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Regression Models with Time Series Errors

What Are Regression Models with Time Series Errors?

Regression models with time series errors attempt to explain the mean behavior of a response series (yt, t = 1,...,T) by accounting for linear effects of predictors (Xt) using a multiple linear regression (MLR). However, the errors (ut), called unconditional disturbances, are time series rather than white noise, which is a departure from the linear model assumptions. Unlike the ARIMA model that includes exogenous predictors, regression models with time series errors preserve the sensitivity interpretation of the regression coefficients (β) [2].

These models are particularly useful for econometric data. Use these models to:

  • Analyze the effects of a new policy on a market indicator (an intervention model).

  • Forecast population size adjusting for predictor effects, such as expected prevalence of a disease.

  • Study the behavior of a process adjusting for calendar effects. For example, you can analyze traffic volume by adjusting for the effects of major holidays. For details, see [3].

  • Estimate the trend by including time (t) in the model.

  • Forecast total energy consumption accounting for current and past prices of oil and electricity (distributed lag model).

Use these tools in Econometrics Toolbox™ to:

  • Specify a regression model with ARIMA errors (see regARIMA).

  • Estimate parameters using a specified model, and response and predictor data (see estimate).

  • Simulate responses using a model and predictor data (see simulate).

  • Forecast responses using a model and future predictor data (see forecast).

  • Infer residuals and estimated unconditional disturbances from a model using the model and predictor data (see infer).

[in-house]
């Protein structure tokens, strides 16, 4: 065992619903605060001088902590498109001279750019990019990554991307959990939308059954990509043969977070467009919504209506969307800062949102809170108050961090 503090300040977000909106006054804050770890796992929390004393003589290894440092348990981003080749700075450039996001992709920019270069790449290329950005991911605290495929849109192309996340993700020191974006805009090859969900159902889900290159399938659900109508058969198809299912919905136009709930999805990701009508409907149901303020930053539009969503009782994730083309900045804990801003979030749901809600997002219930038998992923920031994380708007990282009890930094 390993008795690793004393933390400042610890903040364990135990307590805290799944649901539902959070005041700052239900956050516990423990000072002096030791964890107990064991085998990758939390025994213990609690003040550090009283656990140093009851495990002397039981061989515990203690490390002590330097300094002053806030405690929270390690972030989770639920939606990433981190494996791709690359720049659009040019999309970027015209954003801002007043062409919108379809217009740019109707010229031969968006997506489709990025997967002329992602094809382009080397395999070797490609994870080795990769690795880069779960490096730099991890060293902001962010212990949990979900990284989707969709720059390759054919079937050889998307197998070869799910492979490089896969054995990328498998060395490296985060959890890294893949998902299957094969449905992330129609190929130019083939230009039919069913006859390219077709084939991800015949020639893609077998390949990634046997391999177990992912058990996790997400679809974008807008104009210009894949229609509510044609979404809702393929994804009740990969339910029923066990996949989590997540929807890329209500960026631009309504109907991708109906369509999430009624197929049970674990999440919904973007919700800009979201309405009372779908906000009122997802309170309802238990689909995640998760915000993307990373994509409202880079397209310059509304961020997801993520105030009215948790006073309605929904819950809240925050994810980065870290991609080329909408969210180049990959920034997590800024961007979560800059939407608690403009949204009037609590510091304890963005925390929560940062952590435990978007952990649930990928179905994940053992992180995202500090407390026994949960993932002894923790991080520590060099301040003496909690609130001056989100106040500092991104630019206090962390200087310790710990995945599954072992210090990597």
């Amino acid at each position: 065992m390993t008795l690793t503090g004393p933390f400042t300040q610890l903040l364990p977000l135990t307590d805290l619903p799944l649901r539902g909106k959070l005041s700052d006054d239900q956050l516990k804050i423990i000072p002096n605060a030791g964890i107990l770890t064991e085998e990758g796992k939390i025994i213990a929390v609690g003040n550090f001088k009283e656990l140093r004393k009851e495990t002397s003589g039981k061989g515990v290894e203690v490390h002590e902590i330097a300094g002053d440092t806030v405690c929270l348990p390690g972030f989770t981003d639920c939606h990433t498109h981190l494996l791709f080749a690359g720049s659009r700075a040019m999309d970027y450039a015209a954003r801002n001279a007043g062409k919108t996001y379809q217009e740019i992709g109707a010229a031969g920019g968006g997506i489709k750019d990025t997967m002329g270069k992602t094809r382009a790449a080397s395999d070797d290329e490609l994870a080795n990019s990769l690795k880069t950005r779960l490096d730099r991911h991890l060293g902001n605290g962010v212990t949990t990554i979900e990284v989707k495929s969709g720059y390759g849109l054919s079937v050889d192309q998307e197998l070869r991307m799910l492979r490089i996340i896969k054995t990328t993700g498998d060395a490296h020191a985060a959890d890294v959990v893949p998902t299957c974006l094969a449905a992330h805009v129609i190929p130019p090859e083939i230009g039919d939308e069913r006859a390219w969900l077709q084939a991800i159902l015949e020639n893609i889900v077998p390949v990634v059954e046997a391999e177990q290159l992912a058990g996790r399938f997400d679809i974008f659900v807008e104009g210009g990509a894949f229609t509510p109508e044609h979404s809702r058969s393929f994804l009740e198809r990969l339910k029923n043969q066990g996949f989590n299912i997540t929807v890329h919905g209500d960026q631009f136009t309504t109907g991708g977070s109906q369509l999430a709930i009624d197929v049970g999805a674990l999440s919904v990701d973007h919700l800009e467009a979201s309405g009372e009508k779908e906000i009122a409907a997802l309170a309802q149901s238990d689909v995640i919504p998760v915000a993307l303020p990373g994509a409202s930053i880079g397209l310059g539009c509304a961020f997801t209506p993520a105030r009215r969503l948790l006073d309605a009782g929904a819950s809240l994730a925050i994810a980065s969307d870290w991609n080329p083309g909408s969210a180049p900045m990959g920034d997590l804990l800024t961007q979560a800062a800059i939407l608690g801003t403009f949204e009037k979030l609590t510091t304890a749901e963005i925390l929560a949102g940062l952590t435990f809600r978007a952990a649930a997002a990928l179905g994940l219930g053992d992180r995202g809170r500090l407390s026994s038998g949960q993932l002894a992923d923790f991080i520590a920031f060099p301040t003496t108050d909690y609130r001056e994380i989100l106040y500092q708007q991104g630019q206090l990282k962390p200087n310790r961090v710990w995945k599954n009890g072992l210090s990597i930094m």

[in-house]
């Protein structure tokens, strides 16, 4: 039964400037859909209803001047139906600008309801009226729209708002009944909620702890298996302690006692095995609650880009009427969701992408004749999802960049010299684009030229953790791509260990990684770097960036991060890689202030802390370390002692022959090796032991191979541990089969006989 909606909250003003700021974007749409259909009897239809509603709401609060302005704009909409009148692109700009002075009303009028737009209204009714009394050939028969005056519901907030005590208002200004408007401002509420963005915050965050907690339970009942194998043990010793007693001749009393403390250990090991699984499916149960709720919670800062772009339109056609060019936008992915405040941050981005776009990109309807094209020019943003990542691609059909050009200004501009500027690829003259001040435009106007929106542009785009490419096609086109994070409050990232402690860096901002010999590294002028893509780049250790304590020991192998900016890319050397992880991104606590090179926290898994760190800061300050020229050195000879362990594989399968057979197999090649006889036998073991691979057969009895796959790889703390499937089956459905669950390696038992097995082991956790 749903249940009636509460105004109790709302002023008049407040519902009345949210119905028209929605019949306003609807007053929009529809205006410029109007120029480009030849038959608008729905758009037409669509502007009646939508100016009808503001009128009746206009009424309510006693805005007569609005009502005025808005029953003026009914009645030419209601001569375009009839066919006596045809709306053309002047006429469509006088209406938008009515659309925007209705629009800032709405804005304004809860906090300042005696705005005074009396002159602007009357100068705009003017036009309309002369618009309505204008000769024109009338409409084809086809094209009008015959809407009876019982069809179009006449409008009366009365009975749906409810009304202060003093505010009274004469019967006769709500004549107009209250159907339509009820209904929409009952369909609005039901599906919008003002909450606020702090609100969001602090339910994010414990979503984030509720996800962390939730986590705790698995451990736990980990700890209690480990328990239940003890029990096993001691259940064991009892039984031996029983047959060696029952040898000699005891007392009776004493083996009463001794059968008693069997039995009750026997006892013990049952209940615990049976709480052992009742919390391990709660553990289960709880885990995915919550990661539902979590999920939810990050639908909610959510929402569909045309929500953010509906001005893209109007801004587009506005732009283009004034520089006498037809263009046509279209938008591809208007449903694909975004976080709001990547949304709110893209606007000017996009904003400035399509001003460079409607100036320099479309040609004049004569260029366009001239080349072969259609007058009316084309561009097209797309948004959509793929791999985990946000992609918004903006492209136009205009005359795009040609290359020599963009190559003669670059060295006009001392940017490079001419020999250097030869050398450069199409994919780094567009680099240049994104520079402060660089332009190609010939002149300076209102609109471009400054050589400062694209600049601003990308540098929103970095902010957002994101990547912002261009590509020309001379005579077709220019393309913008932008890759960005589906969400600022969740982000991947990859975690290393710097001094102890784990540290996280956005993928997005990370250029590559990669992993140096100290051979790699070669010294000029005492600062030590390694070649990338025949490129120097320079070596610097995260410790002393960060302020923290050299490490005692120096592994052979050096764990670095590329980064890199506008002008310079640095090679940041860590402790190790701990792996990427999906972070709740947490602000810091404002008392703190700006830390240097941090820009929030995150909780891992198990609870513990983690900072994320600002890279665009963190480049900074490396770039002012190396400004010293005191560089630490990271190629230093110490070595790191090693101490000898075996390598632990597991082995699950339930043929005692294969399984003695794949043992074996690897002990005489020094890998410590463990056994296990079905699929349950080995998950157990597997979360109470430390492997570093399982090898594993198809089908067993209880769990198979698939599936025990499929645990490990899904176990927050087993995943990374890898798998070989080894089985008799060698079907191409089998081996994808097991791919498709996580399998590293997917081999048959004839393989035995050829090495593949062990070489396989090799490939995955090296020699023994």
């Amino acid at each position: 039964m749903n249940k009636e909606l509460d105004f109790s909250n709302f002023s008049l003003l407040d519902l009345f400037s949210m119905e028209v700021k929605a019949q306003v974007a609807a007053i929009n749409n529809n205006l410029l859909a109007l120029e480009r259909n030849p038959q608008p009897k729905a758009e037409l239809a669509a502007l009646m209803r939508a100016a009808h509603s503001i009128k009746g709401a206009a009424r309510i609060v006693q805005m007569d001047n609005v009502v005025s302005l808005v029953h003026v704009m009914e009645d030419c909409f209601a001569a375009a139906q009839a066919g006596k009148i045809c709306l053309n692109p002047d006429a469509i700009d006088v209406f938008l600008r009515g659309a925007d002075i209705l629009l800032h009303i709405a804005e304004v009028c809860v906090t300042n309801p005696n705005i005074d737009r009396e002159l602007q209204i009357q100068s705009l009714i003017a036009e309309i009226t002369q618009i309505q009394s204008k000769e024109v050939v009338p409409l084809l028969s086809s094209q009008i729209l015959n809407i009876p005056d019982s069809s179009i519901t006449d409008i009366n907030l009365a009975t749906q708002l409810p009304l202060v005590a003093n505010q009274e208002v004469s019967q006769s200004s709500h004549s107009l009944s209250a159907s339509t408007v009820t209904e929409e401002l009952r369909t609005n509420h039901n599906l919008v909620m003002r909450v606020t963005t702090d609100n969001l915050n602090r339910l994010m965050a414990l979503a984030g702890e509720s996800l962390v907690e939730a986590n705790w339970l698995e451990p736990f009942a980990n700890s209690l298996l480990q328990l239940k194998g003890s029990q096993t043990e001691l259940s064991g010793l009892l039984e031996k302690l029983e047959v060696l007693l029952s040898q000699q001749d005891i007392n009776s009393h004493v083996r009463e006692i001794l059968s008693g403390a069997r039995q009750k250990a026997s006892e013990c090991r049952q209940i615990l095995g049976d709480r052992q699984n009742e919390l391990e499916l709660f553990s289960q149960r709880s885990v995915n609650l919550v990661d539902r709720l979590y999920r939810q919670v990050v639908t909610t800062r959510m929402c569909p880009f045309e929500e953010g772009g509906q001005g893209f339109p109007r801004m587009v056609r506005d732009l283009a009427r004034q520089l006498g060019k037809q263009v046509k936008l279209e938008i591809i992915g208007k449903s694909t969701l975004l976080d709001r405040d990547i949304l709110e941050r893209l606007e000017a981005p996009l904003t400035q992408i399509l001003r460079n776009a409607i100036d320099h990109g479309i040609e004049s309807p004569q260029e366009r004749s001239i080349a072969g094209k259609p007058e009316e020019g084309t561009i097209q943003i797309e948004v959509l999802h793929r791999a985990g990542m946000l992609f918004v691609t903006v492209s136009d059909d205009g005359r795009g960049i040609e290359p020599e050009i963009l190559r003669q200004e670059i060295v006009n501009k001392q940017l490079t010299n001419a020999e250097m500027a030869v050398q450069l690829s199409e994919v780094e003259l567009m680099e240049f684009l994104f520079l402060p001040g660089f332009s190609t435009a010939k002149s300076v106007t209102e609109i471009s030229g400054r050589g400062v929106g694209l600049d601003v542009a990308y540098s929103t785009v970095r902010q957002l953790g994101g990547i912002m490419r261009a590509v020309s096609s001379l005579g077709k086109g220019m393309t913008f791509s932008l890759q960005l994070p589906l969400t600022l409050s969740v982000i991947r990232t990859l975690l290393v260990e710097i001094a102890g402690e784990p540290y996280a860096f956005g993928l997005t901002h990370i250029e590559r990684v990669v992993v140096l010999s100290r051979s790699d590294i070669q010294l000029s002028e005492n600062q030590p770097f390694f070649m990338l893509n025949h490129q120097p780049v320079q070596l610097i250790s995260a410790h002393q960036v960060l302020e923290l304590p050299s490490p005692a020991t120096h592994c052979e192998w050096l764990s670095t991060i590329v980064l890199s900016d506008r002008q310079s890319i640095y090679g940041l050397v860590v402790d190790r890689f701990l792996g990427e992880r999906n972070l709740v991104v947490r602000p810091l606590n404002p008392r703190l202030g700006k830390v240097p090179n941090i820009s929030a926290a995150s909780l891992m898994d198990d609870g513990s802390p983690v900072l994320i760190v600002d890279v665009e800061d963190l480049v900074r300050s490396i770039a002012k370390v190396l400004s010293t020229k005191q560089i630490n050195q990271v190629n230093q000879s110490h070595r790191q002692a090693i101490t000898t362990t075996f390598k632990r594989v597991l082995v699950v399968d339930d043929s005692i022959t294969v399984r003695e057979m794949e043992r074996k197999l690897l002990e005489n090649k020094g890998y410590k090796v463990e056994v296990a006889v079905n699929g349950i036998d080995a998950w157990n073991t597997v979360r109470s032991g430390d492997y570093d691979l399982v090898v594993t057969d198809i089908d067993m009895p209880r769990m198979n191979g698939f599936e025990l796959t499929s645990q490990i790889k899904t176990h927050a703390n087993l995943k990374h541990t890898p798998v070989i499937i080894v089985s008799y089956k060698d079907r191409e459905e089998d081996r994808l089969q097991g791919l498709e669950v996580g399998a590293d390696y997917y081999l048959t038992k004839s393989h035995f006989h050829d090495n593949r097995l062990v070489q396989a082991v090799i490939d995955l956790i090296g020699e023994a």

• filter innovations through a model using the model and predictor data

  • Generate impulse responses (see impulse).

  • Compare a regression model with ARIMA errors to an ARIMAX model (see arima).


A regression model with time series errors has the following form (in lag operator notation):


  • t = 1,...,T.

  • yt is the response series.

  • Xt is row t of X, which is the matrix of concatenated predictor data vectors. That is, Xt is observation t of each predictor series.

  • c is the regression model intercept.

  • β is the regression coefficient.

  • ut is the disturbance series.

  • εt is the innovations series.

  • Ljyt=ytj.

  • a(L)=(1a1L...apLp), which is the degree p, nonseasonal autoregressive polynomial.

  • A(L)=(1A1L...ApsLps), which is the degree ps, seasonal autoregressive polynomial.

  • (1L)D, which is the degree D, nonseasonal integration polynomial.

  • (1Ls), which is the degree s, seasonal integration polynomial.

  • b(L)=(1+b1L+...+bqLq), which is the degree q, nonseasonal moving average polynomial.

  • B(L)=(1+B1L+...+BqsLqs), which is the degree qs, seasonal moving average polynomial.

Following Box and Jenkins methodology, ut is a stationary or unit root nonstationary, regular, linear time series. However, if ut is unit root nonstationary, then you do not have to explicitly difference the series as they recommend in [1]. You can simply specify the seasonal and nonseasonal integration degree using the software. For details, see Create Regression Models with ARIMA Errors.

Another deviation from the Box and Jenkins methodology is that ut does not have a constant term (conditional mean), and therefore its unconditional mean is 0. However, the regression model contains an intercept term, c.


If the unconditional disturbance process is nonstationary (i.e., the nonseasonal or seasonal integration degree is greater than 0), then the regression intercept, c, is not identifiable. For details, see Intercept Identifiability in Regression Models with ARIMA Errors.

The software enforces stability and invertibility of the ARMA process. That is,


where the series {ψt} must be absolutely summable. The conditions for {ψt} to be absolutely summable are:

  • a(L) and A(L) are stable (i.e., the eigenvalues of a(L) = 0 and A(L) = 0 lie inside the unit circle).

  • b(L) and B(L) are invertible (i.e., their eigenvalues lie of b(L) = 0 and B(L) = 0 inside the unit circle).

The software uses maximum likelihood for parameter estimation. You can choose either a Gaussian or Student’s t distribution for the innovations, εt.

The software treats predictors as nonstochastic variables for estimation and inference.


[1] Box, G. E. P., G. M. Jenkins, and G. C. Reinsel. Time Series Analysis: Forecasting and Control. 3rd ed. Englewood Cliffs, NJ: Prentice Hall, 1994.

[2] Hyndman, R. J. (2010, October). “The ARIMAX Model Muddle.” Rob J. Hyndman. Retrieved May 4, 2017 from

[3] Ruey, T. S. “Regression Models with Time Series Errors.” Journal of the American Statistical Association. Vol. 79, Number 385, March 1984, pp. 118–124.

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